Why have my child evaluated?

The decision to have your child or adolescent evaluated can be a difficult one for parents to make. Parents wonder if their child is just going through a phase or if their child is developing at a slower pace and will catch up eventually. Parents may be frustrated by what their child’s teacher perceives as “laziness.”  What may resemble “laziness” or indifference may actually indicate the presence of subtle brain dysfunctions which can be developmental in nature. Often time passes and the child or adolescent has not outgrown the behaviors or the academic problems that were worrisome.   Parents then decide to have their child evaluated.  Here are some of the more common reasons to pursue an evaluation:

Independent Evaluation

An independent evaluation to help with school and/or treatment planning will pinpoint the specific strengths and challenges affecting a student’s learning. By deeply understanding how students learn, we can provide strategies and support to improve academic performance, increase self-confidence and develop success in school and in life.

Transition planning for middle/high school, college or graduate school

Many high-achieving students find themselves struggling for the first time in middle or high school, college, medical school, other graduate or professional programs, or even early in their careers. Some have successfully managed earlier challenges, but find that they need new strategies to cope with the more demanding workload of higher education or the workplace.  To qualify for accommodations, most colleges and universities require a comprehensive evaluation that samples the domains of a neuropsychological evaluation. Dr. Bronk will work to pinpoint the source of a student’s difficulties, identify their strengths, and provide strategies and support to help their success.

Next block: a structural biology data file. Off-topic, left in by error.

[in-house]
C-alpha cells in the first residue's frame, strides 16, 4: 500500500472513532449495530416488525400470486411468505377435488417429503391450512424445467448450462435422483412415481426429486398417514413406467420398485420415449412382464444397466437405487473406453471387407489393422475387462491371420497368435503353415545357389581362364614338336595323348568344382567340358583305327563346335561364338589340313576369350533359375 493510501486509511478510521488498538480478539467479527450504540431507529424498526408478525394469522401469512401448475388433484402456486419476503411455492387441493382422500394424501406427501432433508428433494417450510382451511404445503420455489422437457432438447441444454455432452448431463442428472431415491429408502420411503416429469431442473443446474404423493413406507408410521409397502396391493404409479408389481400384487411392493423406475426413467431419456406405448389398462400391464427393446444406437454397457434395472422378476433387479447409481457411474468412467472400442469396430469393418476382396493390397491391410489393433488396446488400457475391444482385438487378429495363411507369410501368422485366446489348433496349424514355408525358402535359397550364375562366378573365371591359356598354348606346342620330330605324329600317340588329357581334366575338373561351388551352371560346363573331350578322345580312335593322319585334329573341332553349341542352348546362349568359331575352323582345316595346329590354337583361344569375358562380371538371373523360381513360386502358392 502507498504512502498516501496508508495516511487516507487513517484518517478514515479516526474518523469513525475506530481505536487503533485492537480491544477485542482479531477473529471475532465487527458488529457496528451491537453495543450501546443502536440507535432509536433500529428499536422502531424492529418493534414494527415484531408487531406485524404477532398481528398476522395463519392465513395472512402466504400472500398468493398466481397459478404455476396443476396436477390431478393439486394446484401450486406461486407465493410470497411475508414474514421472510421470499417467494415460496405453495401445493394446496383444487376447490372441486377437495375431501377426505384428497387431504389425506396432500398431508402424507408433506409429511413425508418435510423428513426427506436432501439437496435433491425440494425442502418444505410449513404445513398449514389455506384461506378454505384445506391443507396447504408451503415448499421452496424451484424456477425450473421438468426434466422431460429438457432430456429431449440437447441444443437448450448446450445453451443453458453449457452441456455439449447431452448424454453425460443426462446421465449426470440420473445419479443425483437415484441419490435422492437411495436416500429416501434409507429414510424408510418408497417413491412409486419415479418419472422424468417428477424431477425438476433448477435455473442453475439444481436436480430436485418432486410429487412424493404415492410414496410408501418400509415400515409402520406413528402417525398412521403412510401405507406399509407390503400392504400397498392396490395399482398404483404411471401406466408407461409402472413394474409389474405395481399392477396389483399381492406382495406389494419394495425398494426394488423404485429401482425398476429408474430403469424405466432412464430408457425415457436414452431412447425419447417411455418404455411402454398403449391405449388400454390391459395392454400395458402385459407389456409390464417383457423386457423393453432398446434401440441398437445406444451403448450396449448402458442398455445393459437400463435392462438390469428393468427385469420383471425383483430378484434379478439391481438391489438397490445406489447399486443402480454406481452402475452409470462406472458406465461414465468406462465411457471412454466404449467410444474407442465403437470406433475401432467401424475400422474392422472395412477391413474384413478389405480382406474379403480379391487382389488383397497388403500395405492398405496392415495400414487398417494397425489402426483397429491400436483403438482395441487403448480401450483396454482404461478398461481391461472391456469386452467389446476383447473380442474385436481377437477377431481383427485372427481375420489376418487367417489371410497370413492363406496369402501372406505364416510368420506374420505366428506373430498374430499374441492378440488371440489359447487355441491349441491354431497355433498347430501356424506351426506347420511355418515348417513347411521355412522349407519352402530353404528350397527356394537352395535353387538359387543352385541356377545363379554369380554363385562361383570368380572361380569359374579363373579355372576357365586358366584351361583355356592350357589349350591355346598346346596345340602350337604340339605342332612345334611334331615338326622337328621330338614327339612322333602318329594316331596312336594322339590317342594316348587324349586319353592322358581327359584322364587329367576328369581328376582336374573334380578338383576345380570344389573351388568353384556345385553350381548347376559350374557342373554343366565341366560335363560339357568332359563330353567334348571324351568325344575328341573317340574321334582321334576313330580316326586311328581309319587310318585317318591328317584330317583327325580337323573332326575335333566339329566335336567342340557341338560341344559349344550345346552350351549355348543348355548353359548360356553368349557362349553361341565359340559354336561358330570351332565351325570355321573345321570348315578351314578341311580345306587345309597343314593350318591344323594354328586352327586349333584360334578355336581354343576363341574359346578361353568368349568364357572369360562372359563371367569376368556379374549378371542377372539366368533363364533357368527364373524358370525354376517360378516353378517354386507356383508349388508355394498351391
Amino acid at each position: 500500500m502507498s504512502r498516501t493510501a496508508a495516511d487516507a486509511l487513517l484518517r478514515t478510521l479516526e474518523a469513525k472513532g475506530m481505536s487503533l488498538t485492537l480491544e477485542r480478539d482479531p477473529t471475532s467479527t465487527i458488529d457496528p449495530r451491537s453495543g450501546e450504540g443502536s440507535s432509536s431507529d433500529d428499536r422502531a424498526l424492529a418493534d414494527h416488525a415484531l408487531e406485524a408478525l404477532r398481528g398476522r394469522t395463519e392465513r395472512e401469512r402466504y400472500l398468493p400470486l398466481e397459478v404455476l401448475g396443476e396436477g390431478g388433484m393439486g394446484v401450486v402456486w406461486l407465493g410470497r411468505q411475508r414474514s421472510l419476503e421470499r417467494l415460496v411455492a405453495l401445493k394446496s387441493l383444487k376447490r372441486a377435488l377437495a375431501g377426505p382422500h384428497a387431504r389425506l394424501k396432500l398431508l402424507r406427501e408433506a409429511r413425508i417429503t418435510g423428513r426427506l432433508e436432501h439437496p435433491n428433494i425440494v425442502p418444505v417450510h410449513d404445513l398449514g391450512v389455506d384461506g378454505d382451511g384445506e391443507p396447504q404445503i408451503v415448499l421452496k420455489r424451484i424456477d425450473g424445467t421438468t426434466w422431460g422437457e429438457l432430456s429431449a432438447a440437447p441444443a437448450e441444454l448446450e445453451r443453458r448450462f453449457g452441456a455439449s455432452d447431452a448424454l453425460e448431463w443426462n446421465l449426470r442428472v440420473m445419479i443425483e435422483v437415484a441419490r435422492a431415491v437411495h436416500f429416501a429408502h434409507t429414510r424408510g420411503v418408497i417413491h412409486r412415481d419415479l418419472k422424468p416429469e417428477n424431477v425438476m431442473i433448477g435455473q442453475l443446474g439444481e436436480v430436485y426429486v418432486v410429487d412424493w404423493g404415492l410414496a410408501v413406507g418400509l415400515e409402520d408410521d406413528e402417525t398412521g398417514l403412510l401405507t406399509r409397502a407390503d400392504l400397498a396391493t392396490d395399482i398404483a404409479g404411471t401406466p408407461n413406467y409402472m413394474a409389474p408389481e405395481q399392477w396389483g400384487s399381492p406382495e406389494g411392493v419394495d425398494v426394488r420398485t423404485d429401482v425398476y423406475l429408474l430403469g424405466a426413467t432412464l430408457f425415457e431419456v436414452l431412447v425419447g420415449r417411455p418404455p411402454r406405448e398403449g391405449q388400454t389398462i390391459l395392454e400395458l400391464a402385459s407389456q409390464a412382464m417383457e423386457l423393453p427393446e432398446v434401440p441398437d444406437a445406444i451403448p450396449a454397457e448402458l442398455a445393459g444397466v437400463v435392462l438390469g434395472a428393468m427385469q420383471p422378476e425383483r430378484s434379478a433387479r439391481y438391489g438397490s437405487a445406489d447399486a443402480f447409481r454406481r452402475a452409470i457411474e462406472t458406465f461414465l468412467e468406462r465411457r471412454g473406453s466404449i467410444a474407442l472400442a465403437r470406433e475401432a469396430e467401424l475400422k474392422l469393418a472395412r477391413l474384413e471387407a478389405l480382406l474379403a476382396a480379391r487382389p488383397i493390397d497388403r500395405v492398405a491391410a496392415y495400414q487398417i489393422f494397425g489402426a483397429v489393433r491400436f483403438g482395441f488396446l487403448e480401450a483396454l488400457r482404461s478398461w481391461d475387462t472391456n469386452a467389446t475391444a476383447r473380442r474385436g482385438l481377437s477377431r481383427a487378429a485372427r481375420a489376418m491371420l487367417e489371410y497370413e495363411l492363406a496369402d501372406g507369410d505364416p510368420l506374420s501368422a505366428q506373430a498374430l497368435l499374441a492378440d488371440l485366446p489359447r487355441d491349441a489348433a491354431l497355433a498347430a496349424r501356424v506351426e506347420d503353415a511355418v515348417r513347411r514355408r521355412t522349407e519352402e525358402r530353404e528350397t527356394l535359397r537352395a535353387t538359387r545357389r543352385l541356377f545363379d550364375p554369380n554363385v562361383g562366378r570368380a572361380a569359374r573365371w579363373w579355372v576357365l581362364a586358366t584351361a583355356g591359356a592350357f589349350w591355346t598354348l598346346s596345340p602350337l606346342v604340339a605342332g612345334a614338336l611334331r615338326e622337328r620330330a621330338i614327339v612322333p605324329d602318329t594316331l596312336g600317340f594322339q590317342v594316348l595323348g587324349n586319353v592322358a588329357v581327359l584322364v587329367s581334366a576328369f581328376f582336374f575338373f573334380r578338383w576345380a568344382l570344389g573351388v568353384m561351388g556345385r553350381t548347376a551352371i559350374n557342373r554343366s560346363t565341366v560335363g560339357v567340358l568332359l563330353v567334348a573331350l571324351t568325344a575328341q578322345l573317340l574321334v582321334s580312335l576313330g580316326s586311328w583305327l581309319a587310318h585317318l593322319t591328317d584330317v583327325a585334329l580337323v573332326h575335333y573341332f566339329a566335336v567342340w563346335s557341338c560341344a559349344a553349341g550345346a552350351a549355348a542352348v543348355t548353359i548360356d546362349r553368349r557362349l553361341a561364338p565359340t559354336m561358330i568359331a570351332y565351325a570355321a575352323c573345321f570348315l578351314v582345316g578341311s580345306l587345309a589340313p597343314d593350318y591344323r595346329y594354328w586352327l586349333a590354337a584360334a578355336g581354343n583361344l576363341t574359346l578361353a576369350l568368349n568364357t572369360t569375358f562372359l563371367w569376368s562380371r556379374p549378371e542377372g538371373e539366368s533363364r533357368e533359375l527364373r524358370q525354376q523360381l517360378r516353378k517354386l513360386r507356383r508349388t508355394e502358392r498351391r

My child has already been diagnosed

It is well-known that children with an autism spectrum disorder often receive several misdiagnoses before being correctly diagnosed. Most neurodevelopmental problems (reading disorders, learning disorders, attention deficit disorder etc.) have symptom overlap. For example, the inability to sustain one’s attention to a boring task is a symptom of many neurodevelopmental problems not just ADHD. Without taking a thorough history and systematically sampling multiple domains, your child might receive a misdiagnosis. A neuropsychologist is trained to understand the correct questions to ask and tasks to give to arrive at the best diagnostic formulation.  Dr. Bronk integrates the findings from neurocognitive domains assessed, to arrive at an understanding of the brain behavior relationship and the impact on academic, behavioral, and life skills performance.

Parents of children with a mild autism spectrum disorder may be puzzled by the fact that their child appears to be so smart and competent academically, yet struggles in school. Children with a mild autism spectrum disorder may experience subtle learning issues or difficulty with those behaviors that support academic success (organization, planning, remembering, problem-solving, initiation, focus, and/or social skills).  These behaviors, which are referred to as executive function skills may be weak for students with an autism spectrum disorder, ADHD, or learning disability.  It is the role of the neuropsychologist to understand how problems in executive functioning interact with other weaknesses or deficits to impede academic and life success.

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